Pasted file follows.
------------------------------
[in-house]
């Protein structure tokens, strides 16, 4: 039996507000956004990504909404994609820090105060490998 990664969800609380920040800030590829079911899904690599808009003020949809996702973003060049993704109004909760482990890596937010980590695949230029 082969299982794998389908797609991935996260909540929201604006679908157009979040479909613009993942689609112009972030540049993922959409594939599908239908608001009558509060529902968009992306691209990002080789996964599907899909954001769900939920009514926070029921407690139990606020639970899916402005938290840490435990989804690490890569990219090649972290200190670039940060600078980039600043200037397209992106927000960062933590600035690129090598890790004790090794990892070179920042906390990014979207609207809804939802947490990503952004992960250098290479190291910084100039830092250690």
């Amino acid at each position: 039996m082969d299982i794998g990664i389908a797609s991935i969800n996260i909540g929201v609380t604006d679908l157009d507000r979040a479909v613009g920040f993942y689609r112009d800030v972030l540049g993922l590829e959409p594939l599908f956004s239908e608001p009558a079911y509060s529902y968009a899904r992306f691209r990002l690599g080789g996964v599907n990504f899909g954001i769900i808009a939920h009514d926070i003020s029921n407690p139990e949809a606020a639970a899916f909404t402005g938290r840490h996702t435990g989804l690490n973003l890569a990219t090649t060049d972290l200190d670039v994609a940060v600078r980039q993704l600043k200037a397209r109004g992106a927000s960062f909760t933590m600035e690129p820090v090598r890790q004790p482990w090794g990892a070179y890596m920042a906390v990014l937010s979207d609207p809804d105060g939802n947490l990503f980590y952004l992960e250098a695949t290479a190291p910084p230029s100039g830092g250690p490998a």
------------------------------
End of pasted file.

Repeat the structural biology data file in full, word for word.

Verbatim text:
[in-house]
């Protein structure tokens, strides 16, 4: 039996507000956004990504909404994609820090105060490998 990664969800609380920040800030590829079911899904690599808009003020949809996702973003060049993704109004909760482990890596937010980590695949230029 082969299982794998389908797609991935996260909540929201604006679908157009979040479909613009993942689609112009972030540049993922959409594939599908239908608001009558509060529902968009992306691209990002080789996964599907899909954001769900939920009514926070029921407690139990606020639970899916402005938290840490435990989804690490890569990219090649972290200190670039940060600078980039600043200037397209992106927000960062933590600035690129090598890790004790090794990892070179920042906390990014979207609207809804939802947490990503952004992960250098290479190291910084100039830092250690």
């Amino acid at each position: 039996m082969d299982i794998g990664i389908a797609s991935i969800n996260i909540g929201v609380t604006d679908l157009d507000r979040a479909v613009g920040f993942y689609r112009d800030v972030l540049g993922l590829e959409p594939l599908f956004s239908e608001p009558a079911y509060s529902y968009a899904r992306f691209r990002l690599g080789g996964v599907n990504f899909g954001i769900i808009a939920h009514d926070i003020s029921n407690p139990e949809a606020a639970a899916f909404t402005g938290r840490h996702t435990g989804l690490n973003l890569a990219t090649t060049d972290l200190d670039v994609a940060v600078r980039q993704l600043k200037a397209r109004g992106a927000s960062f909760t933590m600035e690129p820090v090598r890790q004790p482990w090794g990892a070179y890596m920042a906390v990014l937010s979207d609207p809804d105060g939802n947490l990503f980590y952004l992960e250098a695949t290479a190291p910084p230029s100039g830092g250690p490998a």